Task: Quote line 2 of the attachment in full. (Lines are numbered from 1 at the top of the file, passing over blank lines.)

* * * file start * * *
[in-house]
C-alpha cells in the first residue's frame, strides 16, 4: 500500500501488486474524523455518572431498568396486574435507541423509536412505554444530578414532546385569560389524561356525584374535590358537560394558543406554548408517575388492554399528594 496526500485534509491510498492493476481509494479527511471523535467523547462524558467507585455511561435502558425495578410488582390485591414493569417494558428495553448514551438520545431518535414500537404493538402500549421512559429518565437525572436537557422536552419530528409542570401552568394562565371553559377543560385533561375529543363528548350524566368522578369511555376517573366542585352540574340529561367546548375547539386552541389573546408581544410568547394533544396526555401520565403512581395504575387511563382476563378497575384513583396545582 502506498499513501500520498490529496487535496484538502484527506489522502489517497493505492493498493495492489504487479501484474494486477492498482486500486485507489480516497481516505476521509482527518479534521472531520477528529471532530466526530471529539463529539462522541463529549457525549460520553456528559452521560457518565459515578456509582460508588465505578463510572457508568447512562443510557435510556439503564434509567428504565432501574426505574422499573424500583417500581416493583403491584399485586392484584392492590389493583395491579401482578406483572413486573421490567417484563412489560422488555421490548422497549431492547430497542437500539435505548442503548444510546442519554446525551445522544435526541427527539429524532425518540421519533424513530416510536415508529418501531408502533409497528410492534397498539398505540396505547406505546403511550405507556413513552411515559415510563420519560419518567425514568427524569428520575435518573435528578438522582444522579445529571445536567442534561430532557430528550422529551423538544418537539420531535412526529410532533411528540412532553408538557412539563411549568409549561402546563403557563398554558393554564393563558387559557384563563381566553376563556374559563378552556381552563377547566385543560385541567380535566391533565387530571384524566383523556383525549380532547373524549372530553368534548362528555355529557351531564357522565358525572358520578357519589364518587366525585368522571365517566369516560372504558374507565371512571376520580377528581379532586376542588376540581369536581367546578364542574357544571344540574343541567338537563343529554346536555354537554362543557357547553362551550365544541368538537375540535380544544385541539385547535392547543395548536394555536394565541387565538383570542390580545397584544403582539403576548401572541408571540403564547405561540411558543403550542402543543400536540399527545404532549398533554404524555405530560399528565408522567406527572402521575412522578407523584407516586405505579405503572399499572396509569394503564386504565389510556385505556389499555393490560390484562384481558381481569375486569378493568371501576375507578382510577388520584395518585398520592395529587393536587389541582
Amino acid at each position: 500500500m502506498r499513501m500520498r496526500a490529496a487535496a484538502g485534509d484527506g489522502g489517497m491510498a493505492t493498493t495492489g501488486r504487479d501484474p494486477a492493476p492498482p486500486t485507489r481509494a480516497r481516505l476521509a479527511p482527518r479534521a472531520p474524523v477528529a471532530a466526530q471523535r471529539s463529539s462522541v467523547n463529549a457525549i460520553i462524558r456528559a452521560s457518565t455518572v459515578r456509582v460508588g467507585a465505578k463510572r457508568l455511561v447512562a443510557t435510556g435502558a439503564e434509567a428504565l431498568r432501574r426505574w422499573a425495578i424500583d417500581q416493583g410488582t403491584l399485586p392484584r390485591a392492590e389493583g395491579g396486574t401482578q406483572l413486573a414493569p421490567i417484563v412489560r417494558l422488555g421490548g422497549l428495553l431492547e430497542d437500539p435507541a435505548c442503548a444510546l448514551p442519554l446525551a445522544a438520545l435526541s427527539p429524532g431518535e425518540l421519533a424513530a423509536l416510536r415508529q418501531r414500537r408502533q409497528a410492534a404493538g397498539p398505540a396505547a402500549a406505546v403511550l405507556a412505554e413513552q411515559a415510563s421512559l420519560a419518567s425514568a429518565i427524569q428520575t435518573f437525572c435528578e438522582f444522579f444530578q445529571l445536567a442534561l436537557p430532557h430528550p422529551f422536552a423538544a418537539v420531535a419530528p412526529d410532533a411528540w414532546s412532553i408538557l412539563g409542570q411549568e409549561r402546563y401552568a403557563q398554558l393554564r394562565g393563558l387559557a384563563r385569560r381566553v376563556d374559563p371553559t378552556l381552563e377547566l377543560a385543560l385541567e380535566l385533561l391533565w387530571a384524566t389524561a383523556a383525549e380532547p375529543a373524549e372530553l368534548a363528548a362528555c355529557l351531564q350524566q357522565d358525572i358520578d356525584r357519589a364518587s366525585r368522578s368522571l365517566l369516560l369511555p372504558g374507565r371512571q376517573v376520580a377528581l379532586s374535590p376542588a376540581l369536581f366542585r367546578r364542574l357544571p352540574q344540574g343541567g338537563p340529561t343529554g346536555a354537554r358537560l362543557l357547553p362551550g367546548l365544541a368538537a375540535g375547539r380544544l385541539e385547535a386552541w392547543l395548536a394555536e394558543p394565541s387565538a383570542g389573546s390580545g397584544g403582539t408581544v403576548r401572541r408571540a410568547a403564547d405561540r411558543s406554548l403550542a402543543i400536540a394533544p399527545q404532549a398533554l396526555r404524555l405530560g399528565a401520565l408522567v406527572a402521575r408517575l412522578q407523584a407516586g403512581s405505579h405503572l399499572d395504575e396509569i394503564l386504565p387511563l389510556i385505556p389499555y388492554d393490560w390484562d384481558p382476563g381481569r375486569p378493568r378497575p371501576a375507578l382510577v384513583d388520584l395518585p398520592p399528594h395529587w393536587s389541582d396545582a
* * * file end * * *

C-alpha cells in the first residue's frame, strides 16, 4: 500500500501488486474524523455518572431498568396486574435507541423509536412505554444530578414532546385569560389524561356525584374535590358537560394558543406554548408517575388492554399528594 496526500485534509491510498492493476481509494479527511471523535467523547462524558467507585455511561435502558425495578410488582390485591414493569417494558428495553448514551438520545431518535414500537404493538402500549421512559429518565437525572436537557422536552419530528409542570401552568394562565371553559377543560385533561375529543363528548350524566368522578369511555376517573366542585352540574340529561367546548375547539386552541389573546408581544410568547394533544396526555401520565403512581395504575387511563382476563378497575384513583396545582 502506498499513501500520498490529496487535496484538502484527506489522502489517497493505492493498493495492489504487479501484474494486477492498482486500486485507489480516497481516505476521509482527518479534521472531520477528529471532530466526530471529539463529539462522541463529549457525549460520553456528559452521560457518565459515578456509582460508588465505578463510572457508568447512562443510557435510556439503564434509567428504565432501574426505574422499573424500583417500581416493583403491584399485586392484584392492590389493583395491579401482578406483572413486573421490567417484563412489560422488555421490548422497549431492547430497542437500539435505548442503548444510546442519554446525551445522544435526541427527539429524532425518540421519533424513530416510536415508529418501531408502533409497528410492534397498539398505540396505547406505546403511550405507556413513552411515559415510563420519560419518567425514568427524569428520575435518573435528578438522582444522579445529571445536567442534561430532557430528550422529551423538544418537539420531535412526529410532533411528540412532553408538557412539563411549568409549561402546563403557563398554558393554564393563558387559557384563563381566553376563556374559563378552556381552563377547566385543560385541567380535566391533565387530571384524566383523556383525549380532547373524549372530553368534548362528555355529557351531564357522565358525572358520578357519589364518587366525585368522571365517566369516560372504558374507565371512571376520580377528581379532586376542588376540581369536581367546578364542574357544571344540574343541567338537563343529554346536555354537554362543557357547553362551550365544541368538537375540535380544544385541539385547535392547543395548536394555536394565541387565538383570542390580545397584544403582539403576548401572541408571540403564547405561540411558543403550542402543543400536540399527545404532549398533554404524555405530560399528565408522567406527572402521575412522578407523584407516586405505579405503572399499572396509569394503564386504565389510556385505556389499555393490560390484562384481558381481569375486569378493568371501576375507578382510577388520584395518585398520592395529587393536587389541582